Self-propelled sprayer from McConnel touches down

McConnel may be best known for its farm machinery attachments, mowers and toppers, but it is now branching out in a bold new direction with the introduction of the Agribuggy A280. Self-propelled sprayer from McConnel touches down

This self-propelled sprayer is the first of its kind to be sold under the McConnel brand; however, it is the product of Kellands, a company with a long history of producing this type of equipment. This suggests that the resultant machine should be competitive in terms of both performance and price rather than having undergone a prohibitively expensive development process.

Key Benefits:

One of the key benefits of the Agribuggy A280 is that it has been designed to deliver minimal pressure to the ground as it operates. This should reduce compaction and make it a less disruptive presence when used to apply pesticides part way through the season, according to AgriLand.

A Cummins engine provides the power for this machine, with its creators promising that it will be more efficient than any of its close competitors and more powerful in comparison. This also translates into boosted torque and improved traction, which will enable productivity improvements when out in the field no matter what the conditions.

There is plenty of space in the cab for operators to relax, with a seat that has its own pneumatic suspension system, an adaptable control console with a large screen, and lots of adjustable features to help with usability and comfort levels. There is even cruise control available that keeps the speed of the machine’s movement consistent and cuts fuel consumption by avoiding unnecessary fluctuations during the course of its work.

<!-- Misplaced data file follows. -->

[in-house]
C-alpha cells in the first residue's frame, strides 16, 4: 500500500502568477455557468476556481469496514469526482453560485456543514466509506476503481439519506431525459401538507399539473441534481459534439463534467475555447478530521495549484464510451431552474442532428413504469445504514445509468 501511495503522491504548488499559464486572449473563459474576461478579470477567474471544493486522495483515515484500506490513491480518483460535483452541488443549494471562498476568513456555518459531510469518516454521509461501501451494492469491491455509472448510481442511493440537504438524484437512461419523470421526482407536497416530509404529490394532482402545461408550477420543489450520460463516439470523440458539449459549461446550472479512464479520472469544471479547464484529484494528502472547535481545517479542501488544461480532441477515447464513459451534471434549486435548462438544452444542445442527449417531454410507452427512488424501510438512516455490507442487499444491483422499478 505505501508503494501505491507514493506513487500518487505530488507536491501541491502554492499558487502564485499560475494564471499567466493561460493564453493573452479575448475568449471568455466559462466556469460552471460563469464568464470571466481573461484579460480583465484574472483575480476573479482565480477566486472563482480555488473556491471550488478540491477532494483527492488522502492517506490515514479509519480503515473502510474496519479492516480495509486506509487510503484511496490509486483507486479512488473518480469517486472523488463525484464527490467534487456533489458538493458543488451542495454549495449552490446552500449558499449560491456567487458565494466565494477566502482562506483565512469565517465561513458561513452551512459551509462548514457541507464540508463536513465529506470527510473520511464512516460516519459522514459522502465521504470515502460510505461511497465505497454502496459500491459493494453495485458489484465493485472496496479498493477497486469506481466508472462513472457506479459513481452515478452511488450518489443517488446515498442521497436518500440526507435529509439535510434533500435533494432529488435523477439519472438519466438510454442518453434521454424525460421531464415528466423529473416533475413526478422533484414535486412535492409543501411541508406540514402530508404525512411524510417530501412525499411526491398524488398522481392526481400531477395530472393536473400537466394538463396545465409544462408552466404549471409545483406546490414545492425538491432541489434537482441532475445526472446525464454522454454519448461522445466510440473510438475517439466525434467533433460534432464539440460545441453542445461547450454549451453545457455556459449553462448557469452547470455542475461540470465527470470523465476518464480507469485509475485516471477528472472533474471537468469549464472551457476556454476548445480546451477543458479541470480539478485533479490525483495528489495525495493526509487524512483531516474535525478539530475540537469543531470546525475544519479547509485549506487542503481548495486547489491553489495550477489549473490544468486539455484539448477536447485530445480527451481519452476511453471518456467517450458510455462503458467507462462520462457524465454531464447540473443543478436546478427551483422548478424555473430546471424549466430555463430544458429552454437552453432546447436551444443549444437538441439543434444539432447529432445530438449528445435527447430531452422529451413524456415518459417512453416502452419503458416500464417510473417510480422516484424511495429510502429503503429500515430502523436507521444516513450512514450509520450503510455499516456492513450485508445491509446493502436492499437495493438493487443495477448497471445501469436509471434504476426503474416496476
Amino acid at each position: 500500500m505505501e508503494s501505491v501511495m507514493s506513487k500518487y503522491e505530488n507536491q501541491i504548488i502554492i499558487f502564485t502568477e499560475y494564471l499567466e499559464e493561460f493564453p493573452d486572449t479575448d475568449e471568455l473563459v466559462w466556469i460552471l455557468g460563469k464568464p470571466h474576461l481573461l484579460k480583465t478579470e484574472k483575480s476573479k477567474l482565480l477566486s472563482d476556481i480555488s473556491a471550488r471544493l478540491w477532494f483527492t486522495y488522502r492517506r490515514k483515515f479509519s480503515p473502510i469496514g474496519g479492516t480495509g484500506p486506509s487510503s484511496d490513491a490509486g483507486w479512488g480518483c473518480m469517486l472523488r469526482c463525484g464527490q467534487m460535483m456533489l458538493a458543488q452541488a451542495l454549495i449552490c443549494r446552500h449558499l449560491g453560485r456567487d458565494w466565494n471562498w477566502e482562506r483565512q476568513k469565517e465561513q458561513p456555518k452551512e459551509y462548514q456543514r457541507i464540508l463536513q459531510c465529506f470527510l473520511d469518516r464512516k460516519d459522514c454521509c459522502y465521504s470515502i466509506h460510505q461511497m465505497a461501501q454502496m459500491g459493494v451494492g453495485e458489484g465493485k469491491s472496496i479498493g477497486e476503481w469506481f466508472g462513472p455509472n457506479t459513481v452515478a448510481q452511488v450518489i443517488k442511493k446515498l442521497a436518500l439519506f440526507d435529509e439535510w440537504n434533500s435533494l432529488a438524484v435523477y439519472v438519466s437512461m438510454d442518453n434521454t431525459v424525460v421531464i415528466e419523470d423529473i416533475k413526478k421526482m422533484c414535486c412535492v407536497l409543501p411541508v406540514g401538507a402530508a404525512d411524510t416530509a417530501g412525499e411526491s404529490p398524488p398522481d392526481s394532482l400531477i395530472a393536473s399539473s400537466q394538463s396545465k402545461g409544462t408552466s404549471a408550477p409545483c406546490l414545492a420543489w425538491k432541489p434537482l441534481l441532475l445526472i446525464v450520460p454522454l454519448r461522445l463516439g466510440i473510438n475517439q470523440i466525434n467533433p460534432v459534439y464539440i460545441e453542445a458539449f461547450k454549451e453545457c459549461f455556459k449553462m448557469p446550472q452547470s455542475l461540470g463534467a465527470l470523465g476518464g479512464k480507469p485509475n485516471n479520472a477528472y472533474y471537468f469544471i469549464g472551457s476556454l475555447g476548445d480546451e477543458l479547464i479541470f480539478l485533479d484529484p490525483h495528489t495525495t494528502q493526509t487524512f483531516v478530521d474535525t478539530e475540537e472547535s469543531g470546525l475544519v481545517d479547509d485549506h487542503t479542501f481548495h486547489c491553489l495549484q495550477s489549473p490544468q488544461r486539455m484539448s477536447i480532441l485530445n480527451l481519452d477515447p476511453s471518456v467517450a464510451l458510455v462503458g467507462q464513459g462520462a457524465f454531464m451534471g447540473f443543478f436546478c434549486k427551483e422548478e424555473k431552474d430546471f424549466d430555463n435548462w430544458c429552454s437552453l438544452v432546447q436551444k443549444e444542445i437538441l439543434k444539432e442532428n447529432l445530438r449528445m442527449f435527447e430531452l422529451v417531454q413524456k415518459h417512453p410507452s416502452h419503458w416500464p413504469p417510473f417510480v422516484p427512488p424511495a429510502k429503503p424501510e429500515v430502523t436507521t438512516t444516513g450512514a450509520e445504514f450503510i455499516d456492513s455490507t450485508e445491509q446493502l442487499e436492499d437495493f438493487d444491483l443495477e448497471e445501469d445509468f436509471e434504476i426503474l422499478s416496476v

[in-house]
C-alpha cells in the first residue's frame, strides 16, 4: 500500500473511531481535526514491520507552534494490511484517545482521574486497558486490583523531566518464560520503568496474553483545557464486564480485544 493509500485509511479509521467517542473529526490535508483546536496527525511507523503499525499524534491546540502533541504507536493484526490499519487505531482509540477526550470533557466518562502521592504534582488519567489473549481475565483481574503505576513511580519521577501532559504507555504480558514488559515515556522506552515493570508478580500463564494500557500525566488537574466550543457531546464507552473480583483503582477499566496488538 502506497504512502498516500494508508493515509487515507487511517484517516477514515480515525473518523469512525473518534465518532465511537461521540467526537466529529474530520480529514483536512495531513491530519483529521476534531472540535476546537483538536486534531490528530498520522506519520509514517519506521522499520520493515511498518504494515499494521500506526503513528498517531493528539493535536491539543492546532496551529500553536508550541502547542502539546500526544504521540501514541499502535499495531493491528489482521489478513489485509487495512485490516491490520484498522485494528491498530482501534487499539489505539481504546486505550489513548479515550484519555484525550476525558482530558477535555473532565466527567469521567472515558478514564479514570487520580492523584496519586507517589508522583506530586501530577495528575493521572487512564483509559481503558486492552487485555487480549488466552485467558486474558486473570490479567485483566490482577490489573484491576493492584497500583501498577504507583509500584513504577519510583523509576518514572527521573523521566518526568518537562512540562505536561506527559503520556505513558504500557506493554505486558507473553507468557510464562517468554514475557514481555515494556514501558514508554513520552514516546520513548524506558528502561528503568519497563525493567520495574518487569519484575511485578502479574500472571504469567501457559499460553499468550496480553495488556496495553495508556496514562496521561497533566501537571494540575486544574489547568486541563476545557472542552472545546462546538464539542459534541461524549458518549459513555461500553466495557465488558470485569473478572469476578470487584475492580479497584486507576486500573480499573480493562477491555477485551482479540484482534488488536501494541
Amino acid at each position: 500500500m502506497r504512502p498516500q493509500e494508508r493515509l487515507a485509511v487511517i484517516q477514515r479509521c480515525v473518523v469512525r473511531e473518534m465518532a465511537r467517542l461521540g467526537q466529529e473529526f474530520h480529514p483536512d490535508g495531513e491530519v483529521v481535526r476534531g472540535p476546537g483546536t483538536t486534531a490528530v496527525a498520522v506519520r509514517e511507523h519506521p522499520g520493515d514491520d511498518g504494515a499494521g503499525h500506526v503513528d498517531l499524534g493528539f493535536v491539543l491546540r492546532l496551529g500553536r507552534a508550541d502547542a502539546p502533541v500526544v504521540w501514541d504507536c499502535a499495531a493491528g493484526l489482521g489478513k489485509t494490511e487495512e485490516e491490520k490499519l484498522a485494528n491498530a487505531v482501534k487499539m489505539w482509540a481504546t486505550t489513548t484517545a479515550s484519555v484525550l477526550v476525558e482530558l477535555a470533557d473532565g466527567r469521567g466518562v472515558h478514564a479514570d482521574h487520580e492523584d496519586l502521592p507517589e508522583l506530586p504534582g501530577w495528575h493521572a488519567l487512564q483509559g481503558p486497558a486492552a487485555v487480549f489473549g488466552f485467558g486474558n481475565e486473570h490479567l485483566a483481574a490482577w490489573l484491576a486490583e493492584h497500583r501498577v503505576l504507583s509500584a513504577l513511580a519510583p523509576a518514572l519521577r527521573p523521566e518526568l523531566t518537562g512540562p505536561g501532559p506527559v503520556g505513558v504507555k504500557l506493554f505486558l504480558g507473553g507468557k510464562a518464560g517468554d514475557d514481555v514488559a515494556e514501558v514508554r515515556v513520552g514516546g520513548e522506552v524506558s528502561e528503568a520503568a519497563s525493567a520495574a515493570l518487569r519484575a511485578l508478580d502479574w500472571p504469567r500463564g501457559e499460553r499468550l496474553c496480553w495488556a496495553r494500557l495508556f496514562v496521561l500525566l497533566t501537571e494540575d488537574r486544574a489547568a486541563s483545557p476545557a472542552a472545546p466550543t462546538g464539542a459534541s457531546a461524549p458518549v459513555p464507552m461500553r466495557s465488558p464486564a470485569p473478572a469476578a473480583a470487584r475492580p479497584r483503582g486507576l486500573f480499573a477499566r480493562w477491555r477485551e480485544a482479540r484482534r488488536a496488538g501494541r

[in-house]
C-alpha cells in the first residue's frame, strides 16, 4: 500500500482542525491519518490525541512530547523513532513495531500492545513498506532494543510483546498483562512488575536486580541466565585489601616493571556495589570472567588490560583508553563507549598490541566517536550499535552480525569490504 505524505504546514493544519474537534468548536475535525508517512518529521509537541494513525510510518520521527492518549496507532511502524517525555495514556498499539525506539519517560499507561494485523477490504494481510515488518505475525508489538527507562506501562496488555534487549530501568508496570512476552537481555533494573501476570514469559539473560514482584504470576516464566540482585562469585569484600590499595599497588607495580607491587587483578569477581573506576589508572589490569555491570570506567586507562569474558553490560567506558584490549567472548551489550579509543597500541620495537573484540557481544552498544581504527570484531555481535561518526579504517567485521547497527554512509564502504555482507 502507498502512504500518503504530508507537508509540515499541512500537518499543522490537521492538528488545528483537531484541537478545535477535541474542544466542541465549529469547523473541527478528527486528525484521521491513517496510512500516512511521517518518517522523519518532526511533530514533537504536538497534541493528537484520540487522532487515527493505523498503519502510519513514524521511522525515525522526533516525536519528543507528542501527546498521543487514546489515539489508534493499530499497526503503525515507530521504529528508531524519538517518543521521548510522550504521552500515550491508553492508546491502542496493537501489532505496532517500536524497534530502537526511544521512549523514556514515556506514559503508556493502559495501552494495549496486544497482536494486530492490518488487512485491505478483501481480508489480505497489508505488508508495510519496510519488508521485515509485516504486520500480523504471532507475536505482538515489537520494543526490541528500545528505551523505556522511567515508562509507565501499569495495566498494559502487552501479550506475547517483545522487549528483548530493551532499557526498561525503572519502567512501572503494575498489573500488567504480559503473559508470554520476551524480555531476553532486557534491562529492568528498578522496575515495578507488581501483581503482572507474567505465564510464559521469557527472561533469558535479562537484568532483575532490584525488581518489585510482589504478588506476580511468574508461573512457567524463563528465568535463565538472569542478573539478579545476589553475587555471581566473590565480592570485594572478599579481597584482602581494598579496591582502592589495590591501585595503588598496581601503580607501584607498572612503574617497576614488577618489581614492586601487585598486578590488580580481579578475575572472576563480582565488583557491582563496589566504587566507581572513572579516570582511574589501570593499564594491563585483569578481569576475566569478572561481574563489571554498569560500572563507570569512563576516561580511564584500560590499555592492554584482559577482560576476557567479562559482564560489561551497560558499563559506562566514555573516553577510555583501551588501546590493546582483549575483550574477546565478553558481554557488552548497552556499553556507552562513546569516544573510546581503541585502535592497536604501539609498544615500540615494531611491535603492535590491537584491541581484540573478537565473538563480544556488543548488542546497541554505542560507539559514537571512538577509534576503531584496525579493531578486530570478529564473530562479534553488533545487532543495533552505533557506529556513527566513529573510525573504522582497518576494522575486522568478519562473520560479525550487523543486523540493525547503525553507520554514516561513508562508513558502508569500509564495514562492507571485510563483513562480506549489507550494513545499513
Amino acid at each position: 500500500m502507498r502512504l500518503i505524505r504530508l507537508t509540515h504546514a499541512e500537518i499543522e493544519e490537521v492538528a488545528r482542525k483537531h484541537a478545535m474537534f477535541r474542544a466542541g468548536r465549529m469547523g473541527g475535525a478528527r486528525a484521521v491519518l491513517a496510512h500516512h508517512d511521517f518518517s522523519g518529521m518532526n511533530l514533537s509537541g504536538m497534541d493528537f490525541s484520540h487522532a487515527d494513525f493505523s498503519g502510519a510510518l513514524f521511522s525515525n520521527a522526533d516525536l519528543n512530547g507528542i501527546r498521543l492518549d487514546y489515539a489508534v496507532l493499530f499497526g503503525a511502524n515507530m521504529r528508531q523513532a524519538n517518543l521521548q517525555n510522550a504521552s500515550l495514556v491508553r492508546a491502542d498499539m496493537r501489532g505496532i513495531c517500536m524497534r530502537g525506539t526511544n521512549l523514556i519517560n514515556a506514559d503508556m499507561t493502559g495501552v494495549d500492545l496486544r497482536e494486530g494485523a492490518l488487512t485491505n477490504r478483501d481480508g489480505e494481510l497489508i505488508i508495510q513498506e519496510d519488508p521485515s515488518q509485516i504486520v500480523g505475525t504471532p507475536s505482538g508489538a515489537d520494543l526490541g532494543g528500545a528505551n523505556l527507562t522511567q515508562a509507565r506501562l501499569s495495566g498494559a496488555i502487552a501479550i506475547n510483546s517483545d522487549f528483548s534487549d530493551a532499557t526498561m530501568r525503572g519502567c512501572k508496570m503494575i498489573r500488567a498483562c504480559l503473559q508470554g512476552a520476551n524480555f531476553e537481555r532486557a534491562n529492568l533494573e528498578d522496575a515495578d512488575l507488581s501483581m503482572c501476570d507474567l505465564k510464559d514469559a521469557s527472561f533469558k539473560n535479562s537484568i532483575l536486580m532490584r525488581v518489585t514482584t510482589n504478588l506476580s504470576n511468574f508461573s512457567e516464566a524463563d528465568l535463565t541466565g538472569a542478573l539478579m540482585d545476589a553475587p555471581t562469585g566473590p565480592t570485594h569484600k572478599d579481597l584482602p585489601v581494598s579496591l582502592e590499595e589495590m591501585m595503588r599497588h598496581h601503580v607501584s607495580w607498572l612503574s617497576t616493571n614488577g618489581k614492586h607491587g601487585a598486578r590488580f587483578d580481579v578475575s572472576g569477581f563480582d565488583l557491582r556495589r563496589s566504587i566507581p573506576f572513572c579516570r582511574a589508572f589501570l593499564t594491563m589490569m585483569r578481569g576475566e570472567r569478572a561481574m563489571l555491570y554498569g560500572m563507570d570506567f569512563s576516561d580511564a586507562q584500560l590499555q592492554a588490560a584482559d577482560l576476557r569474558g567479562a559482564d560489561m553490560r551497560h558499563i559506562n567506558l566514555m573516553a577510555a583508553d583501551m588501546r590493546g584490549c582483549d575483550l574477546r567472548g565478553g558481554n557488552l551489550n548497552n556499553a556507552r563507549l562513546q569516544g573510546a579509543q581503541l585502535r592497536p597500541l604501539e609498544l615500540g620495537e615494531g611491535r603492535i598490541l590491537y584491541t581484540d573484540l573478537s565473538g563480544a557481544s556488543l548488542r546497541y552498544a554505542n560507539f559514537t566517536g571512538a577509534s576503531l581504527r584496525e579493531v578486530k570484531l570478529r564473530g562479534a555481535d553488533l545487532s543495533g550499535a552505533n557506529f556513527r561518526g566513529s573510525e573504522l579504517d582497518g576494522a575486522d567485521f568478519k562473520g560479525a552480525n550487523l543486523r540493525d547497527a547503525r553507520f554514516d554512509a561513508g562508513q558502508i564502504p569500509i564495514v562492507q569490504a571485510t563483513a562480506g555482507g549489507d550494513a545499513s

In terms of efficiency, McConnel estimates that the Agribuggy A280 will burn through 70 litres of diesel each day. This is less than half the amount that would be expected from comparable machines with similar working widths.

Up to 2,700 litres of liquid can be stored in the machine’s large tank. Another feature is the alloy booms that stretch up to 30 metres, providing plenty of coverage and enabling large areas of land to be sprayed quickly.

The booms are retractable and fit flush to the side of the Agribuggy, enabling it to get through gates and gaps without a problem. It can hit a top speed of 50kmph on public roads and should be safe and stable at these speeds thanks to the even weight distribution across both axles.

McConnel has already begun exhibiting this machine at industry shows, starting with last week’s National Ploughing Championships in Ireland.

This could be the beginning of a major new push by the firm to establish itself as a manufacturer that offers self-propelled sprayers and a range of other products, rather than sticking to its history of narrower niches in the industry.

This may be the first self-propelled sprayer to bear McConnel’s badge; however, it is unlikely to be the last if it continues to re-badge machines designed by Kellands. Since these models originate from the UK, it could win over domestic buyers.


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